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What Does It Take to Become an Ophthalmologist?

Encompassing a broad variety of responsibilities surrounding caring for vision and the eyes, ophthalmology provides treatment and prevention of medical disorders of the eye, including surgery where required. Ophthalmologists perform cataract and glaucoma surgeries, straighten crossed eyes and perform corneal transplantations, among other procedures.

Working with such a delicate area of the body, one can understand the need for business insurance for ophthalmologists. But what does it take to become an ophthalmologist?

Educational Background

At a minimum, you’ll need a doctorate degree in medicine, along with training in the subspecialty of the field of your choice. First though, you’ll need to get a bachelor’s degree. Ideally, this will be in a pre-med course of study to give you the best springboard into your graduate studies. Either way, a science-based degree will best prepare you. Biology in particular will prep you with the lab experience you’ll need to gain entry to medical school.

Medical School Admission

When you’re facing the Medical College Admission Test (MCAT), you’ll be glad you focused on science during your undergraduate years. The examination is designed to evaluate critical thinking skills, as well as your understanding of the basic principles of science. However, before you take the MCAT, you will have carried an undergrad GPA of 3.5 or better along with science coursework and labs. To get into medical school, you’ll also need to have extracurricular activities in which you’ve demonstrated leadership, dedication to medicine and other useful skills to be successful in a medical career.

Medical School Experience

The four years of medical school are comprised of two years of general scientific knowledge and understanding coursework, along with two years of rotations and practical training. The goal of the first two years is to ensure you understand medical practice, clinical care, medical ethics and applicable laws. After your second year, you’ll take the first part of the U.S. Medical Licensing Examination (USMLE) to determine whether you’re ready to move on to the second half’s activities. Upon completion of years three and four, you’ll take the second half of the USMLE to verify your understanding of the skills you’ll need to advance to the unsupervised caring for patients.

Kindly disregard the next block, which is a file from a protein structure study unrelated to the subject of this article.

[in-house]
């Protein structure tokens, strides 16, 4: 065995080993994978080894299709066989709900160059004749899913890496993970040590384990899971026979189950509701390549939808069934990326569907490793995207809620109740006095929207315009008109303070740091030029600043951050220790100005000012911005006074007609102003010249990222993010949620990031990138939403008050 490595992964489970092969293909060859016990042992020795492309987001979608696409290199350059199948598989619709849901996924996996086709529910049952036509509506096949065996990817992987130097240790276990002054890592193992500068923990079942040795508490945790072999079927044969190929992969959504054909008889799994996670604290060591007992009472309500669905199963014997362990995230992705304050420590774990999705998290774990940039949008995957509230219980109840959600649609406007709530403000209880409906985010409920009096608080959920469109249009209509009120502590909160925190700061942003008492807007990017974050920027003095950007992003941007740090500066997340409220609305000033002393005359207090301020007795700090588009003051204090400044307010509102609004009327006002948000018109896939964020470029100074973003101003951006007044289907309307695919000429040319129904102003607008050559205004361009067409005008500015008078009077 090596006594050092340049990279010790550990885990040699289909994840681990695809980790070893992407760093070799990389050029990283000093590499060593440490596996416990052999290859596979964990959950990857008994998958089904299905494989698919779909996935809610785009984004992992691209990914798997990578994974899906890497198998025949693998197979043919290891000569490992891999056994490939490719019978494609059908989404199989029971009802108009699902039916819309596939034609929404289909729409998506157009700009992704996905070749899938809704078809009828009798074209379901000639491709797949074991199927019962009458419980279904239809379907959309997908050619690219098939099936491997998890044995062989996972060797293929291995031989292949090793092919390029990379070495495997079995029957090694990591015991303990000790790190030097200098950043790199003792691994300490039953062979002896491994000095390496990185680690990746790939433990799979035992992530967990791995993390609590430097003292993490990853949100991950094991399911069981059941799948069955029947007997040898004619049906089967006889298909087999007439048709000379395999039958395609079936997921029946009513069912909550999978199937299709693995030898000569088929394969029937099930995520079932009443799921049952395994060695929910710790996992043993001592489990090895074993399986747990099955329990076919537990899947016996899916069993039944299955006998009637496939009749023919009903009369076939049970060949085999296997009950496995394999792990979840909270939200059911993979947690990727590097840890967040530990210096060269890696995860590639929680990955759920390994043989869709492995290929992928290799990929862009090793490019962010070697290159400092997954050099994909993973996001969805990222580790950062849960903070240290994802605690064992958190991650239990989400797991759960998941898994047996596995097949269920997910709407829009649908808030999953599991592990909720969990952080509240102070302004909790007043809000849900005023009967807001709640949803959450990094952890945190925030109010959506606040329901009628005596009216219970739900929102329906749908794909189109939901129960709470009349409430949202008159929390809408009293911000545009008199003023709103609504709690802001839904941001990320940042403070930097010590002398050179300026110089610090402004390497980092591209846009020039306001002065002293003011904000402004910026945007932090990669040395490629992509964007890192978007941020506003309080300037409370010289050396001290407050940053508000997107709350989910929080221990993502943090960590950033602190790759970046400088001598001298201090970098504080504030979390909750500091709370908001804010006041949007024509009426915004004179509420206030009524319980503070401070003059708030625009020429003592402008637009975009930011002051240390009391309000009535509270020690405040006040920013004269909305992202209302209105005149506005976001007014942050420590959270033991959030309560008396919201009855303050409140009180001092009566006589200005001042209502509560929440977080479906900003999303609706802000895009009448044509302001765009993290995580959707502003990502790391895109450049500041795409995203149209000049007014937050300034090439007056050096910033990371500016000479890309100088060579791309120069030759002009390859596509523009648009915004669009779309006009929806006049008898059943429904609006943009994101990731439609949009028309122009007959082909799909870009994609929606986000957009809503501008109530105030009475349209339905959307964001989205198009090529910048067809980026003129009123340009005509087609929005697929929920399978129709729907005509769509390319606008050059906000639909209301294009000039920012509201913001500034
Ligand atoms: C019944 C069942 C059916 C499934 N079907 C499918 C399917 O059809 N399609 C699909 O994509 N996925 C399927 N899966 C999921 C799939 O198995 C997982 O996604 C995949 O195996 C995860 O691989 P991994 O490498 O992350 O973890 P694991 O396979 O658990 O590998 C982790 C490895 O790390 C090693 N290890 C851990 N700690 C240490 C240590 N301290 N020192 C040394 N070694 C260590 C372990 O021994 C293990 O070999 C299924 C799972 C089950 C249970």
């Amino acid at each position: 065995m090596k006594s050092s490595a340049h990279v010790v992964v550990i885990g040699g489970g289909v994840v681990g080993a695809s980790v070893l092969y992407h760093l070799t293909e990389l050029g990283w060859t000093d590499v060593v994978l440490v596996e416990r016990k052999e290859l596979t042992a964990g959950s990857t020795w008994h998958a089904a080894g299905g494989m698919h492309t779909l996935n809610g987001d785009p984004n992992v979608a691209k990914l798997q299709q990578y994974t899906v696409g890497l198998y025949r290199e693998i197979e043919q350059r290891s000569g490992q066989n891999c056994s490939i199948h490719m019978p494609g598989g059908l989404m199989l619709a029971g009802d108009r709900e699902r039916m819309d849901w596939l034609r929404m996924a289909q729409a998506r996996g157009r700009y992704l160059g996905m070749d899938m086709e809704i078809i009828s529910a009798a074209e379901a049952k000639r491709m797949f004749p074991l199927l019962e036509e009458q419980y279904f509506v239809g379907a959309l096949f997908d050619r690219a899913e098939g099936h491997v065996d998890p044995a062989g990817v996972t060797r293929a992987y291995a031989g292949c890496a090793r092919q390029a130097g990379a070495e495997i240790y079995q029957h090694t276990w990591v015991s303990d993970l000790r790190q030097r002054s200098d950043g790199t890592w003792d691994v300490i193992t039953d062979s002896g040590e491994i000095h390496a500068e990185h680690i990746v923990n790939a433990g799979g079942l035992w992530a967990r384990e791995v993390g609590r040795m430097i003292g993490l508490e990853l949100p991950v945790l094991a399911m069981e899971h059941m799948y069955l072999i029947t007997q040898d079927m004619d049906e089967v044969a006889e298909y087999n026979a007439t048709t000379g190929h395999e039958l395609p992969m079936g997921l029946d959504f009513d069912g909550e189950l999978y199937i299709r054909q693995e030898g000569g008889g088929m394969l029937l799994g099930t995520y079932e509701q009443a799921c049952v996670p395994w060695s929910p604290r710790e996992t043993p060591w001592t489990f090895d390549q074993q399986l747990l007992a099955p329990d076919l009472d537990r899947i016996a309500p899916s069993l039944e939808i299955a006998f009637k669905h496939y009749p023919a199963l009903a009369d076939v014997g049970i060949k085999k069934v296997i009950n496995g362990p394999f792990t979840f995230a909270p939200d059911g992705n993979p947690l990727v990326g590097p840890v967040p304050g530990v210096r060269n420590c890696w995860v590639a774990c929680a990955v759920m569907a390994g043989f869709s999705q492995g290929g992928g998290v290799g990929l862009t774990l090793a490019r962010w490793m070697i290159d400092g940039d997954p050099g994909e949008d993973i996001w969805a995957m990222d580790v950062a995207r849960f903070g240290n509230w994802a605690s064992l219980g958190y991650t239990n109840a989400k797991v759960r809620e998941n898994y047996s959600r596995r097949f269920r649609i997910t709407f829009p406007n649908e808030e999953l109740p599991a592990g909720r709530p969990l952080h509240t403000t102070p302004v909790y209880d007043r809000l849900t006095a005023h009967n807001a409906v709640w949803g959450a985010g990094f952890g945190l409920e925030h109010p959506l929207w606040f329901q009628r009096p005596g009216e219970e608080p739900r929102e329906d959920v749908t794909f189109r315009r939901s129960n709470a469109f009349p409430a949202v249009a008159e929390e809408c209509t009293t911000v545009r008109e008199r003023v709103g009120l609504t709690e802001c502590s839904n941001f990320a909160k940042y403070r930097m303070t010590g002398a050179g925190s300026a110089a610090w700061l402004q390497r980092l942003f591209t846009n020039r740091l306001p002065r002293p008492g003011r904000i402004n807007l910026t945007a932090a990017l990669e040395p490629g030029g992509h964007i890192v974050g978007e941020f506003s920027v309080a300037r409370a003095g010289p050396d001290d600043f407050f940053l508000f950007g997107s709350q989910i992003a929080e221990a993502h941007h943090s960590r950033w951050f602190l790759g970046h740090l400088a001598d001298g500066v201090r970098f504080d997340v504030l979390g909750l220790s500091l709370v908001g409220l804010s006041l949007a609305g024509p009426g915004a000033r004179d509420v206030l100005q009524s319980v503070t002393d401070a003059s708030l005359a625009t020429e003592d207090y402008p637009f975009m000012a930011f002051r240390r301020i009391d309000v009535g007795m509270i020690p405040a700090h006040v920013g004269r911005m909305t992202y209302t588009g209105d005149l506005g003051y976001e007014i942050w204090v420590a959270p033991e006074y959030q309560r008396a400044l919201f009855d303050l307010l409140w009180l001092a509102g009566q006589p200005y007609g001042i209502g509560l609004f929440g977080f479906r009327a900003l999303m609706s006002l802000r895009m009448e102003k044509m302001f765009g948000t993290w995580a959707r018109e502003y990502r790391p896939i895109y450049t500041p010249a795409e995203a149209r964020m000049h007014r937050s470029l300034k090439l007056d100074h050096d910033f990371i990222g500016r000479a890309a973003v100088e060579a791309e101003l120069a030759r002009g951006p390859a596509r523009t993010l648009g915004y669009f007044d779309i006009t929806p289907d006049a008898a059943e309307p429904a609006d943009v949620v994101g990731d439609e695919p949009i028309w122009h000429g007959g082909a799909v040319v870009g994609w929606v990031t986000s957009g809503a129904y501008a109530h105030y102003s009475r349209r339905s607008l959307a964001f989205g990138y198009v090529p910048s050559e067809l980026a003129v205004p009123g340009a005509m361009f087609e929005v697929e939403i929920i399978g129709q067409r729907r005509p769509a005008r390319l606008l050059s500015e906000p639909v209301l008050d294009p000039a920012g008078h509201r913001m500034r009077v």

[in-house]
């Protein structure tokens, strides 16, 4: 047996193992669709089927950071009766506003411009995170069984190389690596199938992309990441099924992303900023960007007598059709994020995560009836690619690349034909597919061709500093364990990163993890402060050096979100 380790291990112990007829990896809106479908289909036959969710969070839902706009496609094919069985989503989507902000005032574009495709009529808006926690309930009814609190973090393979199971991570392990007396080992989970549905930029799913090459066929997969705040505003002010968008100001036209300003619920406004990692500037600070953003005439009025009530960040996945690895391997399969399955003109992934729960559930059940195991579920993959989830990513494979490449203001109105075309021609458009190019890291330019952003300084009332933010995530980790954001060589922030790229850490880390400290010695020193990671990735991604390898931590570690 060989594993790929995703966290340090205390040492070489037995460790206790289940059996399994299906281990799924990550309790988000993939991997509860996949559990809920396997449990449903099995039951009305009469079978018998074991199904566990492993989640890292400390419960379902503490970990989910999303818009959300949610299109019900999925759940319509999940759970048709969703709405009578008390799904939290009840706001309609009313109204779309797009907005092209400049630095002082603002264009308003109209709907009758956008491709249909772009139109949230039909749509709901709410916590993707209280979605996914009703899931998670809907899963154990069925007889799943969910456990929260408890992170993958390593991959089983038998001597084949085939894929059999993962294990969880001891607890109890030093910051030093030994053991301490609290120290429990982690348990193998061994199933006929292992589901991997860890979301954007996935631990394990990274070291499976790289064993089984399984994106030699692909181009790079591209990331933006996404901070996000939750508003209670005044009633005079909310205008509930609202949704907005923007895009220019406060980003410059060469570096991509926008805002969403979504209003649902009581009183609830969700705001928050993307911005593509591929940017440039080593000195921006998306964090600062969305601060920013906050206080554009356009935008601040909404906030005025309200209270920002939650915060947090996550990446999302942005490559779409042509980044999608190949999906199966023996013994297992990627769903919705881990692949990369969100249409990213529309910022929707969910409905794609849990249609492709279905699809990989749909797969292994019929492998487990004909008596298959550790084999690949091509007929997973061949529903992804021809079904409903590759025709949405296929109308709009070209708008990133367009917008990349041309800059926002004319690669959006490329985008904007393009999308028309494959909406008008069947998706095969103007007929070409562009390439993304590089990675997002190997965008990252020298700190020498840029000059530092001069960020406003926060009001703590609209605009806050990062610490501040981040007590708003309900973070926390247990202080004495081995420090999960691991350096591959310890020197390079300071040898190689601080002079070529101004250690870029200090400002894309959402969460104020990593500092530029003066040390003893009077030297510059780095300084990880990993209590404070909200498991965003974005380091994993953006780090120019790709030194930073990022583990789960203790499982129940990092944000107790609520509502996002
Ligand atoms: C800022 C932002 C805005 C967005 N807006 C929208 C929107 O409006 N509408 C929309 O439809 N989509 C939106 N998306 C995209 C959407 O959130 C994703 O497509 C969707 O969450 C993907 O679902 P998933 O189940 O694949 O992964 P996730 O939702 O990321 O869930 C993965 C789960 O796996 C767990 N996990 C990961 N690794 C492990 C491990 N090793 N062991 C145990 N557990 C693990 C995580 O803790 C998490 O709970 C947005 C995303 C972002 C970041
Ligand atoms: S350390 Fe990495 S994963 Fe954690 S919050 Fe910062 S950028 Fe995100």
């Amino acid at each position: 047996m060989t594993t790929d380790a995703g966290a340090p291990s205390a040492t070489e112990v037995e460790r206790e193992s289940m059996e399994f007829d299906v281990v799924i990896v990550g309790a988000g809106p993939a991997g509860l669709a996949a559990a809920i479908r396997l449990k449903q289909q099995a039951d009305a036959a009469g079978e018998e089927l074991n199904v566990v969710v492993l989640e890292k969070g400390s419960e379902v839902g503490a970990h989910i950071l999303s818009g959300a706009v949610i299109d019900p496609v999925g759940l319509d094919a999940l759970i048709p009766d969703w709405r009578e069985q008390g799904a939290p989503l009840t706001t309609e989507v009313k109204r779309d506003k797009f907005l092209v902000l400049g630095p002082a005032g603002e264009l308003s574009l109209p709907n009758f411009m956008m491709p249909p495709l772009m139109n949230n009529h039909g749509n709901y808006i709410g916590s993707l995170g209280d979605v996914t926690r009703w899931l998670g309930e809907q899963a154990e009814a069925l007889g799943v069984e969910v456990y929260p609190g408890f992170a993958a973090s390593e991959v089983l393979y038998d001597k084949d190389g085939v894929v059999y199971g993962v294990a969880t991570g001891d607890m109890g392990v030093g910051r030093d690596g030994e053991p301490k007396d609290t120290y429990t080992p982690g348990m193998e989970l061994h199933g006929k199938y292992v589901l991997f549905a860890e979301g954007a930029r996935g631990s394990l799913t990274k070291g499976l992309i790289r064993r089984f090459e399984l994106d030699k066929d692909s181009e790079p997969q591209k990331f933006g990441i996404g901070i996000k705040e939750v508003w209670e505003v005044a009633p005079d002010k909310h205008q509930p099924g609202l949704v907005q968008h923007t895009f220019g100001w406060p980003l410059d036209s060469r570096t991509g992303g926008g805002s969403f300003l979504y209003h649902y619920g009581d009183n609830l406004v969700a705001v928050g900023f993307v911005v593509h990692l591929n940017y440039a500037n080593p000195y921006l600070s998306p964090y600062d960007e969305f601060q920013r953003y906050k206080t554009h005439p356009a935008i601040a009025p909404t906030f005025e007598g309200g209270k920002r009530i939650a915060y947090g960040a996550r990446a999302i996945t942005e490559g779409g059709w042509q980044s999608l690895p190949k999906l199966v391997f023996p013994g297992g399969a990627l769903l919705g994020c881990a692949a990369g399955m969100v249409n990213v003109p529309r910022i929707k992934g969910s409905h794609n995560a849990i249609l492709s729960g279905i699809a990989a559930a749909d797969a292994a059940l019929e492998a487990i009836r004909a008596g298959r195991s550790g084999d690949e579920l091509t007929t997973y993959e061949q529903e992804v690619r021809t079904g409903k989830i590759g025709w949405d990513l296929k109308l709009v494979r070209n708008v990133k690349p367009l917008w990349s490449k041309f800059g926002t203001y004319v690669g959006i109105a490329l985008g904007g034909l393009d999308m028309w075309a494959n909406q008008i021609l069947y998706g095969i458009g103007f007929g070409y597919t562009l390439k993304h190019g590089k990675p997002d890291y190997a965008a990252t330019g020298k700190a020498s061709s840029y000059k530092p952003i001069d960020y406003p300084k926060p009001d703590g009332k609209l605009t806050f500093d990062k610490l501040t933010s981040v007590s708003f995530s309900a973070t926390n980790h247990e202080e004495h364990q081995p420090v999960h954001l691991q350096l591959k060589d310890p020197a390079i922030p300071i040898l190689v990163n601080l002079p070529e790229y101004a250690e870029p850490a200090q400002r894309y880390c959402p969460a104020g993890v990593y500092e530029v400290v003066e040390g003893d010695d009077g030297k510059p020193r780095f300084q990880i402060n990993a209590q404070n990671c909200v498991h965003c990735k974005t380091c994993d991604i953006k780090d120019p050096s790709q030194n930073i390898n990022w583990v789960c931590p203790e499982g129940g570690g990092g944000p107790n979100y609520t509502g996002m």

Internship/Residency/Special Training

The American Board of Ophthalmology requires a direct patient care internship under the rules of the Accreditation Council for Graduate Medical Education (ACGME). Spanning 12 months, you’ll work as an intern in one of the generalized fields of medicine to prepare for your residency of at least 36 months, which must also adhere to the guidelines of the ACGME. During this period, you will experience the subspecialties of the field, as well as conduct inpatient consultations and ophthalmic pathology. These subspecialties include:

Upon completion of your residency and special training, you will be ready to begin your formal career as an ophthalmologist. There are a wide variety of settings and areas of specialty within which you can work. However, whichever one you choose, an important tool to have will be business insurance for ophthalmologists to protect your practice against lawsuits and the like.

CoverHound will help you get the best coverage for your particular needs. Try it today!

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